As editor and contributing author to "Taxation and Development - A Comparative Study", Prof. Brown is uniquely situated to talk about the incorporation (or lack thereof) of sustainability into taxation rubrics, and vice versa. It promises to be a good discussion.

As always, the colloquium is supported by a grant made by the law firm Spiegel Sohmer, for the purpose of fostering an academic community in which learning and scholarship may flourish. The land on which we gather is the traditional territory of the Kanien’keha:ka (Mohawk), a place which has long served as a site of meeting and exchange amongst nations.

The talk and discussion will take place from 3-5 pm in New Chancellor Day Hall room 316; all are welcome to attend. The complete colloquium schedule is below and here.


Sunday, November 3, 2019

Tomorrow at McGill: Magalhaes on a New Global Tax Deal for the Digital Age

Tomorrow the McGill tax policy colloquium continues with a presentation by Tarcisio Magalhaes, who will discuss our co-authored paper, forthcoming in the Canadian Tax Journal. Here is the abstract:
The OECD is currently in the midst of a project intended to tackle the tax challenges arising from the digitalization of the economy. As laid out in Pillar 1 of its program of work released in May 2019, the goal seemed broadly to develop consensus on a new taxing right, to allow countries to tax multinationals even in the absence of traditional physical presence. Upon inspection, the plan seems to be about rebalancing taxing rights mostly among the relatively affluent OECD member states plus a few other key non-OECD states. Viewed from this perspective, the urgent effort to forge a new global tax deal for the digital age is destined to forestall a much-needed discussion on the broader distributive implications of the current global tax deal. This Article therefore critically examines the emerging tax bargain. Part I begins with a brief survey of some of the main factors that prompted the OECD to turn its attention to this topic. Part II considers the origins and development of nexus in the international tax regime, showing why this concept is amenable to broad expansion. Part III examines the range of reforms currently under consideration, arguing that the framing on digitalization misses a necessary connection to other pressing international policy programs that are also under development, most notably a global commitment to building institutions that support sustainable economic development. The Article concludes with a prediction that on its current trajectory, the program of work on digitalization is likely to produce a new global tax deal that looks much like the old global tax deal, with a relatively modest redistribution of taxing rights among a few key states, thus missing an opportunity for meaningful reform.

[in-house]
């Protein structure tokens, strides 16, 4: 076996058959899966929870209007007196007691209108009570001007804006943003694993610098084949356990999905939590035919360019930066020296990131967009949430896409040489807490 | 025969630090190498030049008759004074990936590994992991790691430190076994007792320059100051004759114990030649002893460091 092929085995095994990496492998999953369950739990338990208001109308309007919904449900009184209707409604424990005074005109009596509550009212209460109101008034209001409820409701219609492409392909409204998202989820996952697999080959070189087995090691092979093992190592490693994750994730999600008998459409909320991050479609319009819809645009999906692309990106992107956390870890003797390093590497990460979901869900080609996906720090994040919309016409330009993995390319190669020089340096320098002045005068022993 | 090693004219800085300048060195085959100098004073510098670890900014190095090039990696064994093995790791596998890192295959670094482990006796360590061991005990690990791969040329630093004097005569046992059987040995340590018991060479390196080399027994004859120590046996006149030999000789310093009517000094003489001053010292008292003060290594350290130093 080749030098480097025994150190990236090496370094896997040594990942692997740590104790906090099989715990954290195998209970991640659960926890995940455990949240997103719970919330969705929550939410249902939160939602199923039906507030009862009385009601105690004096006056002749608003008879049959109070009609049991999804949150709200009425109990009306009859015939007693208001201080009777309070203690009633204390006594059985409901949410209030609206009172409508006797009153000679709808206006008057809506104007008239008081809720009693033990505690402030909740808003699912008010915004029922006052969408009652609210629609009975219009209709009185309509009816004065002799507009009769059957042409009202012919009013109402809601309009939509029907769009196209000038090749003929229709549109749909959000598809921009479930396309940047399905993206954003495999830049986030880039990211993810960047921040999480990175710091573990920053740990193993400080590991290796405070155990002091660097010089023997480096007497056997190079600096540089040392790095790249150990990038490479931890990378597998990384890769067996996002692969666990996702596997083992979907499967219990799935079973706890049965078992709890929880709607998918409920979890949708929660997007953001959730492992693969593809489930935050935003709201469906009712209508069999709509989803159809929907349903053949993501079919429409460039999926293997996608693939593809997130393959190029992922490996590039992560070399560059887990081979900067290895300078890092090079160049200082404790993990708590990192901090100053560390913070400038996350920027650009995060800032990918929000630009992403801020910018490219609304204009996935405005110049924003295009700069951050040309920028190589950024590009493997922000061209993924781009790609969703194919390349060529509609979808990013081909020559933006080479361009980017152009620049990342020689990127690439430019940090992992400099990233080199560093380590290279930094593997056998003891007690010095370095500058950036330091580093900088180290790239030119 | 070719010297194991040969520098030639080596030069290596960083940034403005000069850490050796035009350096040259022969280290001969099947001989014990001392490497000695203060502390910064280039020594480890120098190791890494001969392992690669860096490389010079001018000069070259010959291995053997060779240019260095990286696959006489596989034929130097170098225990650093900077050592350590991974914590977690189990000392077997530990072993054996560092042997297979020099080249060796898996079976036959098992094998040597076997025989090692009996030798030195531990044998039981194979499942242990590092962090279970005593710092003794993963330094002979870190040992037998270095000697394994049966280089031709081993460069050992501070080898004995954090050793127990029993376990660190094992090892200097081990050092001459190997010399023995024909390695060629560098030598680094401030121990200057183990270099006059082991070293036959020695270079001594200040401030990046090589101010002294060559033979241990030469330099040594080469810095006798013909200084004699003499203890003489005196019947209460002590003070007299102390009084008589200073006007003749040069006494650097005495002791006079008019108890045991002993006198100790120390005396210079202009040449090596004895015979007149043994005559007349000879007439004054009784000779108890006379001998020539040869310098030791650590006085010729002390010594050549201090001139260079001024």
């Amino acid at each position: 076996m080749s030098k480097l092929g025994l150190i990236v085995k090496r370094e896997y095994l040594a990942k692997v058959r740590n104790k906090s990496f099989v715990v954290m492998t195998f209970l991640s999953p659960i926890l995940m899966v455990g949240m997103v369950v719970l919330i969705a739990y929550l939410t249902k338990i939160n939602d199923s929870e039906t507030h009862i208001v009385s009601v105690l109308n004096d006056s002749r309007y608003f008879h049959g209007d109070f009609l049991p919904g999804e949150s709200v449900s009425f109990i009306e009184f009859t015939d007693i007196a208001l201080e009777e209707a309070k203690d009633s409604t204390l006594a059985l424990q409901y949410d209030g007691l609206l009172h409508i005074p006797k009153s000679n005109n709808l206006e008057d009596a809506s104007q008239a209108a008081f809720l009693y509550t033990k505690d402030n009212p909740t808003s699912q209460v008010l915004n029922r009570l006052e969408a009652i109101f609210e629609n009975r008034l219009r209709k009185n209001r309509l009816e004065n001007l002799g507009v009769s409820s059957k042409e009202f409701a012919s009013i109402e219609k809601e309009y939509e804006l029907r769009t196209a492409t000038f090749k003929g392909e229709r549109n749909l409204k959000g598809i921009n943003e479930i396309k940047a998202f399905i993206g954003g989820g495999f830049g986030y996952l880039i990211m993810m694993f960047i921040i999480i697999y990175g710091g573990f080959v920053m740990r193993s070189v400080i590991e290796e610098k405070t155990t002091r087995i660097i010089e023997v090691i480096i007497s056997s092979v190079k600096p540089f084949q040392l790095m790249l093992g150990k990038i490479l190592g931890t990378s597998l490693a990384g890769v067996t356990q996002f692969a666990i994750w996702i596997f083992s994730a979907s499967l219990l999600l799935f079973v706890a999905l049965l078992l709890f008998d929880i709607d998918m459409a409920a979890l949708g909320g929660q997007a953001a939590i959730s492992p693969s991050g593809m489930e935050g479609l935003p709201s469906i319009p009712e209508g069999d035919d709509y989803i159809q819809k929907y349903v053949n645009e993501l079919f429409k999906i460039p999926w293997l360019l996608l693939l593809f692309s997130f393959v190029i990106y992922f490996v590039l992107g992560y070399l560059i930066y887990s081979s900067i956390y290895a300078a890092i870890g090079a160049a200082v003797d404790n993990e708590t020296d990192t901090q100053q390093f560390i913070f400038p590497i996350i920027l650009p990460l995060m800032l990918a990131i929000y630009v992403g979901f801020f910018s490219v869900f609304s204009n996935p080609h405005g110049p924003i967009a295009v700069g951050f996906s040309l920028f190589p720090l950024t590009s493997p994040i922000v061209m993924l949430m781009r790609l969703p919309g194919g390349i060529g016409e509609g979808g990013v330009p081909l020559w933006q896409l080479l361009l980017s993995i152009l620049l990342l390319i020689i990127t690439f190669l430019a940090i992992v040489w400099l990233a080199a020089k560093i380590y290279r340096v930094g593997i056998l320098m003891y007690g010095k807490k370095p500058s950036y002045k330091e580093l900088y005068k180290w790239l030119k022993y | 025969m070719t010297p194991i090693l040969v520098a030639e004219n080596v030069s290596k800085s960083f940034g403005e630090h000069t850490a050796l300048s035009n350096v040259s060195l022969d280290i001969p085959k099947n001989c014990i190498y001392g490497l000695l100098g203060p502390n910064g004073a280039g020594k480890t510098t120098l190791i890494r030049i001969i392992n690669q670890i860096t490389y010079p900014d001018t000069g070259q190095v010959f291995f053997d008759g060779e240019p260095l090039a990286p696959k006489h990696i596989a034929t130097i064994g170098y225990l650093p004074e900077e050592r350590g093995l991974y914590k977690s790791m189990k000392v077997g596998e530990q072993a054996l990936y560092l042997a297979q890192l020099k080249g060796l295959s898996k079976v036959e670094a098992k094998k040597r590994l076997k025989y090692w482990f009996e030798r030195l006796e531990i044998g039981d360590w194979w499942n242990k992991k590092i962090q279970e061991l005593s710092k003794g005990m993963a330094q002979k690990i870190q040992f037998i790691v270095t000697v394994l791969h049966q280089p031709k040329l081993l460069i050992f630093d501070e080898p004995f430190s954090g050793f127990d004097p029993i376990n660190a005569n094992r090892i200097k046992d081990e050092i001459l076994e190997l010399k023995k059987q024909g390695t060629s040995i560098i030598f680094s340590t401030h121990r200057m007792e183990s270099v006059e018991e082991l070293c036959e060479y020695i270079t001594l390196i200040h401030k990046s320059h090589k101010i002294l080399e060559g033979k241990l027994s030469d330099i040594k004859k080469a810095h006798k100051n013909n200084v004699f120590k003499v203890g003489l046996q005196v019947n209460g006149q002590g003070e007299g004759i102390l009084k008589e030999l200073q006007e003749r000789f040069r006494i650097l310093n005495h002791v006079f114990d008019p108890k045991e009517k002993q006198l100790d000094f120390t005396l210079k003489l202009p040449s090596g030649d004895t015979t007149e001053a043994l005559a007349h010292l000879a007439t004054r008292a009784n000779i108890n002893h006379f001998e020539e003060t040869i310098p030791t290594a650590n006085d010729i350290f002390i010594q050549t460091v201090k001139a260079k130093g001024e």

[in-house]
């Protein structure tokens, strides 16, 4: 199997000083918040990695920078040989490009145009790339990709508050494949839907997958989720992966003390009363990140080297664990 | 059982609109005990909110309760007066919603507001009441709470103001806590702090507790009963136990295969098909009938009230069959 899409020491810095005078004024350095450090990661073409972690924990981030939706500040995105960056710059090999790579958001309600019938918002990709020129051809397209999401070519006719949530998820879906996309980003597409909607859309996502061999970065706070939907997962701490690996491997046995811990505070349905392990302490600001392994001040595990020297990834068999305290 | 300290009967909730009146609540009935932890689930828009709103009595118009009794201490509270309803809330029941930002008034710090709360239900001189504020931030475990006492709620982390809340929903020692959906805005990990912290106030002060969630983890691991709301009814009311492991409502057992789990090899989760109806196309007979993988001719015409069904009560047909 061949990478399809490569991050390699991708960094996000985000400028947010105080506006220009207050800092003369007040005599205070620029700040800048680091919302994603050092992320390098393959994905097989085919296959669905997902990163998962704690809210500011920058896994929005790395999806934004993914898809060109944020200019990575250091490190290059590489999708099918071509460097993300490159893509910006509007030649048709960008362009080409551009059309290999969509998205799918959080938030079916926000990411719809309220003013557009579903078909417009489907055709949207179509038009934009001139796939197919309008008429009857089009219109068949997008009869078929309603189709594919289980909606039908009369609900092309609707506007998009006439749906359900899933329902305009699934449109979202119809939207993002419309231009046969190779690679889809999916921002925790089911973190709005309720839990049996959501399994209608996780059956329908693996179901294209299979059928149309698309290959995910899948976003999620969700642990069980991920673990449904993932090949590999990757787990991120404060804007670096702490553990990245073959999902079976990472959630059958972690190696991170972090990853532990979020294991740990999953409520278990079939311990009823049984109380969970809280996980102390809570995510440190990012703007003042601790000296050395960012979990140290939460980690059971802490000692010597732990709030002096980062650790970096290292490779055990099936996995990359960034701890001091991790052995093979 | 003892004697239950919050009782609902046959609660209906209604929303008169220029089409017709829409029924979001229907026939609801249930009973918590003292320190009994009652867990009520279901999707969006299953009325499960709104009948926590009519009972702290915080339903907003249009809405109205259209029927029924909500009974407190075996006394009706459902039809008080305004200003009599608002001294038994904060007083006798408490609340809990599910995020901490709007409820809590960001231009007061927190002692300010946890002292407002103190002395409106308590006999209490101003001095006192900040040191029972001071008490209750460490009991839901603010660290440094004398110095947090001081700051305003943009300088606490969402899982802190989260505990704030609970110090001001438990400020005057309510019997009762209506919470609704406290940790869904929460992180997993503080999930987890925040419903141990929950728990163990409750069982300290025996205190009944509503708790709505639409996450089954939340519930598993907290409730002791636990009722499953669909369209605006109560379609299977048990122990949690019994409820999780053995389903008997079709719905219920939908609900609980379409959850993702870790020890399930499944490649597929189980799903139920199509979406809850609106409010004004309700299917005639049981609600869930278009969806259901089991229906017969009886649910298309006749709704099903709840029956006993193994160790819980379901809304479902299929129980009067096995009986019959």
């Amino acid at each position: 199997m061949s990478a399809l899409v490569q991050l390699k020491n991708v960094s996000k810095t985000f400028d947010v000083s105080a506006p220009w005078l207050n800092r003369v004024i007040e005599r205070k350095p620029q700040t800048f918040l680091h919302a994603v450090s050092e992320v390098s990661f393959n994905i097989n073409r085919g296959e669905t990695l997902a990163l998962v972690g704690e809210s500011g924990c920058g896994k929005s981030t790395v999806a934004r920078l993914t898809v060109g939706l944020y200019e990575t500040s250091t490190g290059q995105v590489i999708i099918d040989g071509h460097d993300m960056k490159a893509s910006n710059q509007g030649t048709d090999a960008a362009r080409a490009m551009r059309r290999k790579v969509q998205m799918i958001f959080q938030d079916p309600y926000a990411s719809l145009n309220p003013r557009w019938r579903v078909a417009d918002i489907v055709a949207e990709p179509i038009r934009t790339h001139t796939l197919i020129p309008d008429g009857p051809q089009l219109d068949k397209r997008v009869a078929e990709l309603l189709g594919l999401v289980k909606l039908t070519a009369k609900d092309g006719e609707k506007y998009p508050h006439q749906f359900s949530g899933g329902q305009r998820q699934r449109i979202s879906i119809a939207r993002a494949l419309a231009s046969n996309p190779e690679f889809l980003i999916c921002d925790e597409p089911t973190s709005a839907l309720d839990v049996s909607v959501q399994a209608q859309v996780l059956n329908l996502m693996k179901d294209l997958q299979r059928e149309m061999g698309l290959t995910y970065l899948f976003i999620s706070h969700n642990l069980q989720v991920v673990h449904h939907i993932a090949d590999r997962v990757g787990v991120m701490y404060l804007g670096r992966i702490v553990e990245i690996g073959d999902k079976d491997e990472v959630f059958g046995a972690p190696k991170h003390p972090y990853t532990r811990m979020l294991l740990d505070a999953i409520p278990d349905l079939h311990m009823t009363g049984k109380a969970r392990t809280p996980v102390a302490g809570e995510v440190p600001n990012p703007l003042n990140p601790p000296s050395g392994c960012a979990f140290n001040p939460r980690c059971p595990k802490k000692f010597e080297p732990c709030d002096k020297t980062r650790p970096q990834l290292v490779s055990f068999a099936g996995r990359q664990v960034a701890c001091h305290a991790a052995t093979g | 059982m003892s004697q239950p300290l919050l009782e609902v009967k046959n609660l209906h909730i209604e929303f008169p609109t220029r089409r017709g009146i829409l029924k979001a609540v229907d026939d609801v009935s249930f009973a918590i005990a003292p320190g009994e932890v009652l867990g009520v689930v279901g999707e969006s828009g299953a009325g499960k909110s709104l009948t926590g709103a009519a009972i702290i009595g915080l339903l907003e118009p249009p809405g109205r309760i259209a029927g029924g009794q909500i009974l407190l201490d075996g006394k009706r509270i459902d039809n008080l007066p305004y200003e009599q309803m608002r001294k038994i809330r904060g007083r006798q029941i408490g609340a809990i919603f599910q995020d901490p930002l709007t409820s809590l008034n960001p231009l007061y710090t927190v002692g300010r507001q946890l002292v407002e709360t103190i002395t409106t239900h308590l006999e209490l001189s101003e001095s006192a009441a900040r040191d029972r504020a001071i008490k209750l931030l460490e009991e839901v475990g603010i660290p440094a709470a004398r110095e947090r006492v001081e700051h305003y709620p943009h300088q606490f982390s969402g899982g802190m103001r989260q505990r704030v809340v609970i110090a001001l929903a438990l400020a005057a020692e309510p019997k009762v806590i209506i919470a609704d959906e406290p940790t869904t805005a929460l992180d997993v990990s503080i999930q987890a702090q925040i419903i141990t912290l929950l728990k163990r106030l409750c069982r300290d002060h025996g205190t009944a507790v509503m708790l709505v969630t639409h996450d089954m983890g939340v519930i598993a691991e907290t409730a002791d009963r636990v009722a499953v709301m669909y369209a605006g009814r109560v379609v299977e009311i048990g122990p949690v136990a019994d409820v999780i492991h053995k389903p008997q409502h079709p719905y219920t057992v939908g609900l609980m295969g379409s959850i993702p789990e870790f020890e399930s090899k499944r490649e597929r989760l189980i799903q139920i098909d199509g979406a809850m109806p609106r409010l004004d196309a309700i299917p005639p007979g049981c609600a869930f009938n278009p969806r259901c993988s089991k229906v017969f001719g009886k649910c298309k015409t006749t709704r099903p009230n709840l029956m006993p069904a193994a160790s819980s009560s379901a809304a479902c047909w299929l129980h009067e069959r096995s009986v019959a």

The colloquium is supported by a grant made by the law firm Spiegel Sohmer, for the purpose of fostering an academic community in which learning and scholarship may flourish. The land on which we gather is the traditional territory of the Kanien’keha:ka (Mohawk), a place which has long served as a site of meeting and exchange amongst nations. The talk will take place in New Chancellor Day Hall room 316; all are welcome to attend. This fall the Colloquium theme is Designing Sustainable Tax Systems. The complete colloquium schedule is below and here.



[revised 4 Nov to include link to newly posted draft paper]